A compromise plan to end the political impasse over Illinois school funding cleared the state House Monday night — but not without some hand-wringing over a controversial provision that critics likened to school vouchers.
The bill, which still needs approval from the state Senate and Republican Gov. Bruce Rauner, primarily overhauls the way the state doles out money to schools. But much of the hullabaloo on the House floor Monday centered around a so-called tax credit scholarship program that Republicans wanted to see in the deal.
Here’s a look at how the program works.
What is the new tax credit scholarship program?
It’s a taxpayer-funded $75 million scholarship program that would provide some 6,000 Illinois students scholarship money every year to attend the private school of their choice.
How does it work?
Illinois taxpayers who make a donation to an approved nonprofit “scholarship granting organization” would receive a tax credit worth 75 cents for every dollar they donate, up to a maximum credit of $1 million. Donors would be able to direct their contribution to a particular school or group of schools (but not to a particular student). The scholarship organizations would determine who gets scholarships.
Why is it controversial?
The program is controversial because every dollar donated to the scholarship programs is 75 cents less in tax revenue to the state. So taxpayer money that would otherwise go to state coffers to pay for things like roads and schools is diverted to help pay for tuition at private schools. Teacher unions in particular opposed the plan. Chicago Teachers Union Vice President Jesse Sharkey called the tax credits a “time bomb” for public schools that “would allow people who don’t want to pay their taxes to send their money to the private school that their kid goes to instead.”
Who would qualify for a scholarship?
Illinois students whose families earn up to 300 percent of the federal poverty level — or $73,800 a year for a family of four — could qualify to enter the program. Students could stay in the program as long as their family doesn’t earn over 400 percent of poverty level — $98,400 for a family of four. They could attend any non-public school of their choice.
But the program would prioritize lower-income students, students in struggling school districts, current scholarship recipients and their siblings. The bill defines struggling school districts as those with at least one school that scores in the bottom 10 percent on state tests, or with a graduation rate under 60 percent. Democratic leaders say 89 school districts would qualify as struggling, including Chicago Public Schools.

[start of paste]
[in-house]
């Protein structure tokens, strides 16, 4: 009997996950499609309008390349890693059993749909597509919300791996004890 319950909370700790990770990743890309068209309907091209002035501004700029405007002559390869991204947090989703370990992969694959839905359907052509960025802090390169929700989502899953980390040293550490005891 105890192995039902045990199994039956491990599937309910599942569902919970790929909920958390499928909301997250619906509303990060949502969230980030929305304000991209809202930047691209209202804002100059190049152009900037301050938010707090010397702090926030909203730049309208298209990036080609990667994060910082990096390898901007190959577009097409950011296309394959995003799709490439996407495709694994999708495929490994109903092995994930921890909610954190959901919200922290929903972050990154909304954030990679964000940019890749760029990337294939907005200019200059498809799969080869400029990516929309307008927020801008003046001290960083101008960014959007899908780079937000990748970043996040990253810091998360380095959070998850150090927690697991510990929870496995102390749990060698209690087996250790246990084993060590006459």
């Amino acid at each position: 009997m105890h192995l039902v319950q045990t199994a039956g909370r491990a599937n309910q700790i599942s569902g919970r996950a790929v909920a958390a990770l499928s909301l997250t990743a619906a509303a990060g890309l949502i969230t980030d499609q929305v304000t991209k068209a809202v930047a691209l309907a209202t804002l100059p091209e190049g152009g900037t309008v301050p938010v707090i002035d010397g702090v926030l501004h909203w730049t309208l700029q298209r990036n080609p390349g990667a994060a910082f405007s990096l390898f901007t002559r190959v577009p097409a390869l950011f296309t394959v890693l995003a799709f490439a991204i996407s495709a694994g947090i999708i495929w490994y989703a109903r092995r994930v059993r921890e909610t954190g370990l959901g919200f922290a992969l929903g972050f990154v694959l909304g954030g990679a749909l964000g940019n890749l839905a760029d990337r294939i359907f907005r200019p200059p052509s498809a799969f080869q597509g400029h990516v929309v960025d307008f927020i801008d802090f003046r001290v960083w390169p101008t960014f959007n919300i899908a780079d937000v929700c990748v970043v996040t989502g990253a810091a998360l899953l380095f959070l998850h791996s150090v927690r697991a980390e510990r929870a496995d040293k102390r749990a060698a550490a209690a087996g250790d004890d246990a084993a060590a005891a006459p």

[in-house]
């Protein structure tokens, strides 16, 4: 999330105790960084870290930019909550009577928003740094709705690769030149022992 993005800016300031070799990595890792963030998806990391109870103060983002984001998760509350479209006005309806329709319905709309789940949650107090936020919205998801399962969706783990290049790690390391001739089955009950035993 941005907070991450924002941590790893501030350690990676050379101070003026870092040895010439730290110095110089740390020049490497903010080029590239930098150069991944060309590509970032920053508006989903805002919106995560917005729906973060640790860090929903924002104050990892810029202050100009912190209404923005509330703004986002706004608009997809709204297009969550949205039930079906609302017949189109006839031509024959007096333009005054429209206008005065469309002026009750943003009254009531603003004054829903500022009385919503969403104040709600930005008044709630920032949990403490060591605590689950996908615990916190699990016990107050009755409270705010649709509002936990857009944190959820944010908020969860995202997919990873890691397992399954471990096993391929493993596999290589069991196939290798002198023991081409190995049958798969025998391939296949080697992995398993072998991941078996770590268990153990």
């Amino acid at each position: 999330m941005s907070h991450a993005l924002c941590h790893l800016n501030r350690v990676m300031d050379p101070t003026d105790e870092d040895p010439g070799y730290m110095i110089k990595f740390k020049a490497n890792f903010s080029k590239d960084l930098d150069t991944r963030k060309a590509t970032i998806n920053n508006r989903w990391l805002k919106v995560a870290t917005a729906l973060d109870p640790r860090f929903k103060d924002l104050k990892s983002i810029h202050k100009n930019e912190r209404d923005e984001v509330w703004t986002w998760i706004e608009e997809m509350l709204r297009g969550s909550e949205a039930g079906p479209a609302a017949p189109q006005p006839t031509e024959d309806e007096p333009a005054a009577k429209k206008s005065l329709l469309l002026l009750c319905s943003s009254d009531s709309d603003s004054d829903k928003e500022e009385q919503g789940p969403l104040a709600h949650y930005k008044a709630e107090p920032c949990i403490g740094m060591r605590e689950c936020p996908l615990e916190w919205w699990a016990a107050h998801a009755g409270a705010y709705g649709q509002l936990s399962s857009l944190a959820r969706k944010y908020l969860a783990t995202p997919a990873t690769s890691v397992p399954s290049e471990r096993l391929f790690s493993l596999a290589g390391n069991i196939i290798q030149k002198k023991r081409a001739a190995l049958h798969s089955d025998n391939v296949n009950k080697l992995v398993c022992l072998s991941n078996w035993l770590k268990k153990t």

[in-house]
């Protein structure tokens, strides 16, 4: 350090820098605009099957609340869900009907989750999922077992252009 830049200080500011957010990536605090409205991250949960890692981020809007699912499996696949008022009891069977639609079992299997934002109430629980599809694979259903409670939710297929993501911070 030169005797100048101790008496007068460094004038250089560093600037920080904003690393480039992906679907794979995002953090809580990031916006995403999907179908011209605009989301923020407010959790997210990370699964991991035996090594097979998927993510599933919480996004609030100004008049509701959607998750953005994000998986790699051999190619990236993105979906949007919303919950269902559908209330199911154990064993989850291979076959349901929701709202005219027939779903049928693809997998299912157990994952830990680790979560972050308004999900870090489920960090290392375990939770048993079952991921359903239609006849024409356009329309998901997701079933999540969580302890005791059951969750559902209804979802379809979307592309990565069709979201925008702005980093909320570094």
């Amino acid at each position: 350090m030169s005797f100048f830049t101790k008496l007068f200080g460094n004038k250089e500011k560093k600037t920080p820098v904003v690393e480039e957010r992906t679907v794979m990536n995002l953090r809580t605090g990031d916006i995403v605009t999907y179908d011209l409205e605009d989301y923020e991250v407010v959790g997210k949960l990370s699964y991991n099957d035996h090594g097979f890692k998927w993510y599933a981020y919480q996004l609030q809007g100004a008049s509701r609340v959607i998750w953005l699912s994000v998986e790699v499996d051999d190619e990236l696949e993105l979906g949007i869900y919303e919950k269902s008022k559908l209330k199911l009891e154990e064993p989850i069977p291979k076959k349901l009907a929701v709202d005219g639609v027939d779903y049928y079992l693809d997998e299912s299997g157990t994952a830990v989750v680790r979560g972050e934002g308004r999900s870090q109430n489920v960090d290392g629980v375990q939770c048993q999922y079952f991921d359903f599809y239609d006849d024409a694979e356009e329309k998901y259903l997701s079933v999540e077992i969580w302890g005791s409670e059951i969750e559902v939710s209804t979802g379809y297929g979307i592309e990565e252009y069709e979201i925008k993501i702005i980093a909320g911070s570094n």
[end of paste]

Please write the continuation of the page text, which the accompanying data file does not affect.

How much are the scholarships worth?
The scholarships would be worth either the cost of tuition and fees at the private school, or the state’s average operational expense per student (in 2015 that was $12,821) — whichever is less. Families earning less than 185 percent of the poverty level ($45,510 for a family of four) would get a full scholarship. Families earning more money would qualify for half scholarships or three-quarter scholarships.
The Illinois plan would be the first such program in the nation to offer more generous scholarships to certain students with greater needs. For instance, special education students could get scholarships worth twice as much as other kids — a provision that could help assuage complaints that private schools turn away special needs students.
Why haven’t I heard about this tax scholarship program before?
Before Monday, the program was never presented as a stand-alone bill to be debated by lawmakers — another point of controversy among opponents. It was introduced during closed-door negotiations between Republicans and Democrats over the school funding overhaul Rauner vetoed. School choice advocates in the state have been working on tax credit scholarship legislation for at least two years.
Linda Lutton reports on education for WBEZ. Follow her on Twitter at @WBEZeducation.